Nonetheless, degrowth scholarship has also stressed the need for any social-ecological transformation to be radically democratically led, and for democracy to be deepened in the process. Direct democracy has long been lauded as part and parcel of the politics of degrowth (Asara et al., 2013; Cattaneo et al., 2012; Deriu, 2012). Others have gone further and claimed that, because of the magnitude of changes that degrowth transformations require, they will necessarily have to be based on anarchistic principles, largely abandoning hierarchical statist structures (Trainer, 2012). More generally, there seems to be broad recognition of the fact that degrowth challenges hierarchical, centralised and representative democracy, and as such it is broadly aligned with (ecological) anarchist thought and ethos (Toro, 2017; D'Alisa & Kallis, 2020).

While the francophone degrowth literature has long acknowledged this alignment, and therefore extensively analysed the question of the state and anarchism in relation to degrowth, the anglophone literature has only recently started recognising the deep links between degrowth and anarchism. For example, Finley (2019) has looked at the connections and discrepancies between degrowth and social ecology (a branch of libertarian socialism closely related to anarchism) and found these two theoretical frameworks to be by-and-large compatible, with the potential for social ecology to fortify the degrowth analysis with its more thorough insistence on non-hierarchical epistemologies. Gerber (2020) demonstrated the fruitfulness of combining degrowth and anarchism when it comes to connecting the 'growth question' to peasant movements and the 'agrarian question', while Grubačić et al. (2022) reached a similar conclusion regarding the issue of land (ownership) more generally. Finally, Dunlap (2020) acknowledges the connection between 'degrowth and anti-capitalist, autonomist and (ecological) anarchist movements', and calls for these connections to be strengthened through degrowth intellectuals and advocates recognising the legitimacy of combative struggles against 'growth' (infrastructure) projects. What emerges from these discussions is that the implications regarding future political systems that degrowth scholarship espouses are somewhat ambiguous. While some advocate for 'non-reformist reforms', others argue that the rejection of hierarchical statist structures is a prerequisite for any viable social-ecological transformation. In other words, even though the dominant degrowth position does not generally align with the anarchist rejection of the state, there are deep intellectual linkages between these two anti-capitalist currents, and interest seems to be growing in further exploring and elaborating the connections between them. Following from this logic, we feel that it is necessary for degrowth to engage more explicitly with other anti-capitalist movements, particularly those that are not often comprehensively treated in degrowth scholarship and advocacy. These movements can be broadly categorised as anarchistic because of their rejection of hierarchical structures and their commitment to building alternative (political) institutions capable of supporting socially just and ecologically sustainable communities and societies.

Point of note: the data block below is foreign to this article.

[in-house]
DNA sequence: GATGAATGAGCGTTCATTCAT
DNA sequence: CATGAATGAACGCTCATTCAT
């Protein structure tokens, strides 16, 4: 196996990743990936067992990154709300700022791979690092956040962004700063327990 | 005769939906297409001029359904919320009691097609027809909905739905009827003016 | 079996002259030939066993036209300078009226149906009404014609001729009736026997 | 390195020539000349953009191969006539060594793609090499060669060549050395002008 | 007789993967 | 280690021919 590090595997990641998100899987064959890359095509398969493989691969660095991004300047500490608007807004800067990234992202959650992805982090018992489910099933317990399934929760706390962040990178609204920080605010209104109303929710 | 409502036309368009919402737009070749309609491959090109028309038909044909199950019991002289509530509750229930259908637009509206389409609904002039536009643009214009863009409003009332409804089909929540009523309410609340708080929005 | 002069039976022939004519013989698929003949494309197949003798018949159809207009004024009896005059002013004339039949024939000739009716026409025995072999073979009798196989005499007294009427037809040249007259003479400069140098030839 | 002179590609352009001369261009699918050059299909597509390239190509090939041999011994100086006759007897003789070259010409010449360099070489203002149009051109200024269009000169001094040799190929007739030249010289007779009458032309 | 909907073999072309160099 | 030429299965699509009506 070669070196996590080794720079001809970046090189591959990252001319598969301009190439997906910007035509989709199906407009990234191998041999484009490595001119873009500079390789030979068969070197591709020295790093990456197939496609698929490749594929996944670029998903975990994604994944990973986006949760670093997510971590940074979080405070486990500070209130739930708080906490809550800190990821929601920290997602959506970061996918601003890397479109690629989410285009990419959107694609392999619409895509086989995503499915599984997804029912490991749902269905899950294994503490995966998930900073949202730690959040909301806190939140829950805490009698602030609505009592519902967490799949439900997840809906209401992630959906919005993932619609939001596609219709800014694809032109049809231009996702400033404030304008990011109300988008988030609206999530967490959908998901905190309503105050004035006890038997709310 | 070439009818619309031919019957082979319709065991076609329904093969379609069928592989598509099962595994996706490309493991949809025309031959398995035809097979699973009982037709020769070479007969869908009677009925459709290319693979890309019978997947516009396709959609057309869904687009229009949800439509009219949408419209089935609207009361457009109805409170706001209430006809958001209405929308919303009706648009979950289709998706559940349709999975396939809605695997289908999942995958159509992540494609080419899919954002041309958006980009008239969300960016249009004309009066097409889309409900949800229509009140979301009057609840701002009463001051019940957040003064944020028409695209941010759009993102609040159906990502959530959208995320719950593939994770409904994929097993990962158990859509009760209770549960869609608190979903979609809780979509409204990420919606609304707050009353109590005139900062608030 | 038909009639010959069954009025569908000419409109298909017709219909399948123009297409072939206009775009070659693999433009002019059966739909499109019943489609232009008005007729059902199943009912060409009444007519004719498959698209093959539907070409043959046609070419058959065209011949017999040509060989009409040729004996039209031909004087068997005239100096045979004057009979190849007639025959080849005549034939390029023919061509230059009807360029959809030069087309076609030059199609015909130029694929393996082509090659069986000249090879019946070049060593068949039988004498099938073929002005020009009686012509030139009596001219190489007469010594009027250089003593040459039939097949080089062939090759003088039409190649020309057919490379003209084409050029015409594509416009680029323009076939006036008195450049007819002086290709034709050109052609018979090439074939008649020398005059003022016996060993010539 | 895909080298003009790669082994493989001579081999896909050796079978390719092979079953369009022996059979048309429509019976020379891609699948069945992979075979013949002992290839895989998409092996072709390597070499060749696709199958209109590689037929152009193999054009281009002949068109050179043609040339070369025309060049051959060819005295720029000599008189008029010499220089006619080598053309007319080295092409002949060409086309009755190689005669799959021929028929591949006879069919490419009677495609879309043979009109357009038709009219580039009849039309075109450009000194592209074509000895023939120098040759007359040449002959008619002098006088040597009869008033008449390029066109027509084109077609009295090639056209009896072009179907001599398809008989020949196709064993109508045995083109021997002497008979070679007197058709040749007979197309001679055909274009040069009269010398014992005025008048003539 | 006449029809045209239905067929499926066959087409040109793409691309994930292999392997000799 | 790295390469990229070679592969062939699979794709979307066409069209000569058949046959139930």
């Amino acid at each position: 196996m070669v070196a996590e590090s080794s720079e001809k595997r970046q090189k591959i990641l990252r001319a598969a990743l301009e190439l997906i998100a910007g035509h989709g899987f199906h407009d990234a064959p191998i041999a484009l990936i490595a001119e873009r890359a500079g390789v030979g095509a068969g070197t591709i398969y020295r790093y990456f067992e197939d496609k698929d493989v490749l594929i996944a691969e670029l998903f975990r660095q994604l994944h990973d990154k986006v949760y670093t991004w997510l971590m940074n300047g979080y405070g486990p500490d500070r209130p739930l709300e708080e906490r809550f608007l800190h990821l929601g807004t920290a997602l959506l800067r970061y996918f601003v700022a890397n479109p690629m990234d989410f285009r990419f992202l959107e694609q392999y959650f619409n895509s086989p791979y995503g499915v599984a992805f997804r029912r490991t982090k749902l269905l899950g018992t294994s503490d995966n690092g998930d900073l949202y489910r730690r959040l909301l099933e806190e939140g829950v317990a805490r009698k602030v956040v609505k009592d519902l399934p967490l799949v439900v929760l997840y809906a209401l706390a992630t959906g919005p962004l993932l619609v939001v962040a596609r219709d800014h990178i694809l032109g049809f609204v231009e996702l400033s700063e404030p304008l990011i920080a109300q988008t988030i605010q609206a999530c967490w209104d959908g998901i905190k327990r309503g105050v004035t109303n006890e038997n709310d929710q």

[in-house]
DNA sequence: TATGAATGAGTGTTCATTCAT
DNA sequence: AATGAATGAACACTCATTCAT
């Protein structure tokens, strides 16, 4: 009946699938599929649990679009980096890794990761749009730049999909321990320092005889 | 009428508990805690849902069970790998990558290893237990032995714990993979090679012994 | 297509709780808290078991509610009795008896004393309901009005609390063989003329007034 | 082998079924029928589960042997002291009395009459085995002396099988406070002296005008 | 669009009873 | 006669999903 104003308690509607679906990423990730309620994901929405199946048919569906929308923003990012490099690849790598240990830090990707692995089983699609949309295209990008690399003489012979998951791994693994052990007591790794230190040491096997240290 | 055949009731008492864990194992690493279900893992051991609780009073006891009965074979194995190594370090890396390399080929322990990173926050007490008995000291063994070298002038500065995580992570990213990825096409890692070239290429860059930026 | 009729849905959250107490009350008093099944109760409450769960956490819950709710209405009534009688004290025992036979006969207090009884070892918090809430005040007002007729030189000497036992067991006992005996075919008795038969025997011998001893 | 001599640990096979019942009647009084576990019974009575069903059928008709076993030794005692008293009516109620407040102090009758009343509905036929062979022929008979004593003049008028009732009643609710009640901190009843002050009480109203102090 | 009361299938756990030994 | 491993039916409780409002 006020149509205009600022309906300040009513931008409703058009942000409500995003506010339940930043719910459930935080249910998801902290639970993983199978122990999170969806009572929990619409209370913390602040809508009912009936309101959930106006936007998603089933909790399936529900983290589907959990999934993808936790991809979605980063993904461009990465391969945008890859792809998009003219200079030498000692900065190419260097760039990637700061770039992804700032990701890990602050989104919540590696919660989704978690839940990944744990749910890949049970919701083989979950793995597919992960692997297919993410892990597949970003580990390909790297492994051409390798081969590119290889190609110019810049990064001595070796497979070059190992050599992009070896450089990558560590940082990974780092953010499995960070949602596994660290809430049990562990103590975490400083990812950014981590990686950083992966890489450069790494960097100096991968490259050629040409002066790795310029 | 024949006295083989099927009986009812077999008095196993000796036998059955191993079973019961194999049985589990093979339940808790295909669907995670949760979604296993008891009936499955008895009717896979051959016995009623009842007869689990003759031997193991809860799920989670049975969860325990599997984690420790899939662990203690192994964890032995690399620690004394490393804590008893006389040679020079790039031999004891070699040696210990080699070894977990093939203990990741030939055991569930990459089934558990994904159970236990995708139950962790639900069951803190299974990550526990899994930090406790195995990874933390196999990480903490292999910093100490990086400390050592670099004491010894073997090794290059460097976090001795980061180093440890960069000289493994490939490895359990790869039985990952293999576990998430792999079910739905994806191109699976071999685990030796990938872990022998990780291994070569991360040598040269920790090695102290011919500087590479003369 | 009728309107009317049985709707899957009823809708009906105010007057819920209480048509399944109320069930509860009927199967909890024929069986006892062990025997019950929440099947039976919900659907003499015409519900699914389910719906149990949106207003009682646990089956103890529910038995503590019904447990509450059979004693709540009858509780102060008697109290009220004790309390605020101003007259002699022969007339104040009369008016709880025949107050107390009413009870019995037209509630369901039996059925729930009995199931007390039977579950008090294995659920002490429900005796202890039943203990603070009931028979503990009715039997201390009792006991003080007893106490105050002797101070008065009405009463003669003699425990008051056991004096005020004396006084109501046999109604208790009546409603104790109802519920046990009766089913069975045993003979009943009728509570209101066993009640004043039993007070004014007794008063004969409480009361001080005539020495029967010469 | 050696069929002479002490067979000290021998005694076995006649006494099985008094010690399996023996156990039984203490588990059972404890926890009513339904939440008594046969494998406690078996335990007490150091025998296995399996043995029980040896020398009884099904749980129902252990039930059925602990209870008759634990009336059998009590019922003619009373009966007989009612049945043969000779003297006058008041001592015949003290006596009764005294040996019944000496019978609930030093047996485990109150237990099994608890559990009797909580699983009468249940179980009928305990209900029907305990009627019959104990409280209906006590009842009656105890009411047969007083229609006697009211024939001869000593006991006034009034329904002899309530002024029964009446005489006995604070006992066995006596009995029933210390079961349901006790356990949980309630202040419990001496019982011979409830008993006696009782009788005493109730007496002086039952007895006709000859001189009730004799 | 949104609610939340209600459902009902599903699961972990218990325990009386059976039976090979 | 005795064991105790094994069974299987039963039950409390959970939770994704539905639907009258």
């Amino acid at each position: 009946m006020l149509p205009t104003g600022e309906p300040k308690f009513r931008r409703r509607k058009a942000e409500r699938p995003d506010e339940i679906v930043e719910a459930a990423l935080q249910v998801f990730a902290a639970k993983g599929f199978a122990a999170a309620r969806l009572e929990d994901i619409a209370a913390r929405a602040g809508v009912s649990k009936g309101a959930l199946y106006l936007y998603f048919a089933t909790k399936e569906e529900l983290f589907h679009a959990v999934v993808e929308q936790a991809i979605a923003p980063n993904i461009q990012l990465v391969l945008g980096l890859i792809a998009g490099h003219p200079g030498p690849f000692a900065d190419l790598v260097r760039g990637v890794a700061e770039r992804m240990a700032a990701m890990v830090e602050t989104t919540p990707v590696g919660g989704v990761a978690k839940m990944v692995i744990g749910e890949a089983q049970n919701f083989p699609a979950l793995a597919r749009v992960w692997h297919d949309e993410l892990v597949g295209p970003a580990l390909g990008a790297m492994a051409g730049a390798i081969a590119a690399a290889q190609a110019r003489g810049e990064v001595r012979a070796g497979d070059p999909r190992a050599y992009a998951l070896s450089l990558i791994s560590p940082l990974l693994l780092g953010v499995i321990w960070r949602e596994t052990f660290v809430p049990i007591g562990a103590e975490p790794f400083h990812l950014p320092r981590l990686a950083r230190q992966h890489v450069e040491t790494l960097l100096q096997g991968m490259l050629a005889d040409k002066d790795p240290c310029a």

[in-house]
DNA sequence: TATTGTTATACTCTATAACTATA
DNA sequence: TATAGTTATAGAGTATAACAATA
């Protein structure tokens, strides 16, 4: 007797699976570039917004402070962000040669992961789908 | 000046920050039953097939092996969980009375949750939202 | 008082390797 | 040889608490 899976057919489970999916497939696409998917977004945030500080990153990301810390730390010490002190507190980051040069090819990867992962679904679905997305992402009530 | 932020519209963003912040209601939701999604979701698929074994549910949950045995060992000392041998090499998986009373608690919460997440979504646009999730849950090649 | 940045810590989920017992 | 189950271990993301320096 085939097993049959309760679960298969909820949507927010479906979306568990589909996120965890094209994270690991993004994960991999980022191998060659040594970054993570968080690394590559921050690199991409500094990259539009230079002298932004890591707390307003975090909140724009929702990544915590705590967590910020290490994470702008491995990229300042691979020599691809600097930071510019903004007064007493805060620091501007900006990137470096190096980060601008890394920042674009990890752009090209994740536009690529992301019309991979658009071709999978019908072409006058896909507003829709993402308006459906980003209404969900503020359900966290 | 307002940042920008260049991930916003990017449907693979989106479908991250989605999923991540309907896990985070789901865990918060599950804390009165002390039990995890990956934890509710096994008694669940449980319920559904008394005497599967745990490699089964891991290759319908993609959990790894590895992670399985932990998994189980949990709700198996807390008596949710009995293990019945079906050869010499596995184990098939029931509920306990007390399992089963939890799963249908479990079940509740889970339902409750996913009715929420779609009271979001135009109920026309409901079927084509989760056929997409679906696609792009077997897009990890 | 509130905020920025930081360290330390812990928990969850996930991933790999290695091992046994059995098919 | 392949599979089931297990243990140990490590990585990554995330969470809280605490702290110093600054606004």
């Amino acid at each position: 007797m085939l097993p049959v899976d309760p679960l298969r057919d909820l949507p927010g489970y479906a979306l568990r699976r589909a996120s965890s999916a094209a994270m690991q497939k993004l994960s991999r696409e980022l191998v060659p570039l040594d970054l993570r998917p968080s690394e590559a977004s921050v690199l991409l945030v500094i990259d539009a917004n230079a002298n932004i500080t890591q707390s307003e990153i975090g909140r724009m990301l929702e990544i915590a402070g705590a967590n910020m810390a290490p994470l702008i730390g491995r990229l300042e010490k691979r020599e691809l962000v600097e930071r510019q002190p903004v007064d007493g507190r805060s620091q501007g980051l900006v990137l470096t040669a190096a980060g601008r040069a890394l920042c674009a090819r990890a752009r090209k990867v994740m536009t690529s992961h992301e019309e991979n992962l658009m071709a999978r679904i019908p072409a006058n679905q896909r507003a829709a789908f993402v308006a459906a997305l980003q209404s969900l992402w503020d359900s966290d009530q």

If, as we argue, degrowth implies a complete transformation of political systems (alongside economic ones), then it is of vital importance to start drawing lessons from movements that align with values and goals that degrowth advocates for. These movements are actively enacting alternative political systems on the ground and have been doing so for a long time. In the remainder of this article, we present the processes and outcomes of our efforts to learn from such anti-capitalist movements, while organising a thematic stream at the 8th International Degrowth Conference in The Hague.